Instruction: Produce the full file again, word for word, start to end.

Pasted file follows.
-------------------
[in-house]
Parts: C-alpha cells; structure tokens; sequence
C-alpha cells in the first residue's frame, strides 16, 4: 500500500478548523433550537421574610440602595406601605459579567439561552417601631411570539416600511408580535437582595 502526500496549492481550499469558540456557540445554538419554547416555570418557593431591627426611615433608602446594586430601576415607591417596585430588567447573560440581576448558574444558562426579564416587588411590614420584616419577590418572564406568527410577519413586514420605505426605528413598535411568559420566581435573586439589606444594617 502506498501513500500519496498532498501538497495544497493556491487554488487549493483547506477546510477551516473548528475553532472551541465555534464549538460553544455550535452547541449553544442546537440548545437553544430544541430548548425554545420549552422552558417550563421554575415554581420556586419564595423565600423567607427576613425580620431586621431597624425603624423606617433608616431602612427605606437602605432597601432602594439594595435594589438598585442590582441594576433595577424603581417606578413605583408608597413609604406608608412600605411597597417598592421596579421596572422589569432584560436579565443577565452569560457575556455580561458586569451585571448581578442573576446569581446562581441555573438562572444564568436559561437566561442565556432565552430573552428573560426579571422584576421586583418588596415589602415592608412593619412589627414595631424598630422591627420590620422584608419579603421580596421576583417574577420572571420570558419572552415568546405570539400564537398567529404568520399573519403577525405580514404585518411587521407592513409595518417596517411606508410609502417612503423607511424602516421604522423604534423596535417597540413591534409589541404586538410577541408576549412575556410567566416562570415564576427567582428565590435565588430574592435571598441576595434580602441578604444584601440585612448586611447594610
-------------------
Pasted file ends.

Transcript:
[in-house]
Parts: C-alpha cells; structure tokens; sequence
C-alpha cells in the first residue's frame, strides 16, 4: 500500500478548523433550537421574610440602595406601605459579567439561552417601631411570539416600511408580535437582595 502526500496549492481550499469558540456557540445554538419554547416555570418557593431591627426611615433608602446594586430601576415607591417596585430588567447573560440581576448558574444558562426579564416587588411590614420584616419577590418572564406568527410577519413586514420605505426605528413598535411568559420566581435573586439589606444594617 502506498501513500500519496498532498501538497495544497493556491487554488487549493483547506477546510477551516473548528475553532472551541465555534464549538460553544455550535452547541449553544442546537440548545437553544430544541430548548425554545420549552422552558417550563421554575415554581420556586419564595423565600423567607427576613425580620431586621431597624425603624423606617433608616431602612427605606437602605432597601432602594439594595435594589438598585442590582441594576433595577424603581417606578413605583408608597413609604406608608412600605411597597417598592421596579421596572422589569432584560436579565443577565452569560457575556455580561458586569451585571448581578442573576446569581446562581441555573438562572444564568436559561437566561442565556432565552430573552428573560426579571422584576421586583418588596415589602415592608412593619412589627414595631424598630422591627420590620422584608419579603421580596421576583417574577420572571420570558419572552415568546405570539400564537398567529404568520399573519403577525405580514404585518411587521407592513409595518417596517411606508410609502417612503423607511424602516421604522423604534423596535417597540413591534409589541404586538410577541408576549412575556410567566416562570415564576427567582428565590435565588430574592435571598441576595434580602441578604444584601440585612448586611447594610